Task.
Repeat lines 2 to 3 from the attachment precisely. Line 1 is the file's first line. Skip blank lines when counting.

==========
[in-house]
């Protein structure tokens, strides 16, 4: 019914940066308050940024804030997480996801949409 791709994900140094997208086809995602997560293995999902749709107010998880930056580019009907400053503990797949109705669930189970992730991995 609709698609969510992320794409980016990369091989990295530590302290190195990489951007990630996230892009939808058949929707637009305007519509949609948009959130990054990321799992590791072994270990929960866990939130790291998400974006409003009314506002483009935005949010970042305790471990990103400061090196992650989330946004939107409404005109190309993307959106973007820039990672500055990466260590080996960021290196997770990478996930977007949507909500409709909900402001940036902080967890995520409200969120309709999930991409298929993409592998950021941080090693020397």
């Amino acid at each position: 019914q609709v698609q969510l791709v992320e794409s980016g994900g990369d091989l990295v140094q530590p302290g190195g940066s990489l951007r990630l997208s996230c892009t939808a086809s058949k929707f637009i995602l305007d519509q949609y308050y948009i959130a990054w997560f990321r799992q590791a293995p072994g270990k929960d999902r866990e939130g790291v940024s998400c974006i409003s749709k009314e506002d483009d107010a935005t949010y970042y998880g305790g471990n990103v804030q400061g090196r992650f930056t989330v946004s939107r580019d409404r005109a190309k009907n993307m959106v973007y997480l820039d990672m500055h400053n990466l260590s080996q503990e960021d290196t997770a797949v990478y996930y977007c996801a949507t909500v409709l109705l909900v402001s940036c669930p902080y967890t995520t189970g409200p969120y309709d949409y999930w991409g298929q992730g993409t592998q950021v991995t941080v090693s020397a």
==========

């Protein structure tokens, strides 16, 4: 019914940066308050940024804030997480996801949409 791709994900140094997208086809995602997560293995999902749709107010998880930056580019009907400053503990797949109705669930189970992730991995 609709698609969510992320794409980016990369091989990295530590302290190195990489951007990630996230892009939808058949929707637009305007519509949609948009959130990054990321799992590791072994270990929960866990939130790291998400974006409003009314506002483009935005949010970042305790471990990103400061090196992650989330946004939107409404005109190309993307959106973007820039990672500055990466260590080996960021290196997770990478996930977007949507909500409709909900402001940036902080967890995520409200969120309709999930991409298929993409592998950021941080090693020397």
């Amino acid at each position: 019914q609709v698609q969510l791709v992320e794409s980016g994900g990369d091989l990295v140094q530590p302290g190195g940066s990489l951007r990630l997208s996230c892009t939808a086809s058949k929707f637009i995602l305007d519509q949609y308050y948009i959130a990054w997560f990321r799992q590791a293995p072994g270990k929960d999902r866990e939130g790291v940024s998400c974006i409003s749709k009314e506002d483009d107010a935005t949010y970042y998880g305790g471990n990103v804030q400061g090196r992650f930056t989330v946004s939107r580019d409404r005109a190309k009907n993307m959106v973007y997480l820039d990672m500055h400053n990466l260590s080996q503990e960021d290196t997770a797949v990478y996930y977007c996801a949507t909500v409709l109705l909900v402001s940036c669930p902080y967890t995520t189970g409200p969120y309709d949409y999930w991409g298929q992730g993409t592998q950021v991995t941080v090693s020397a």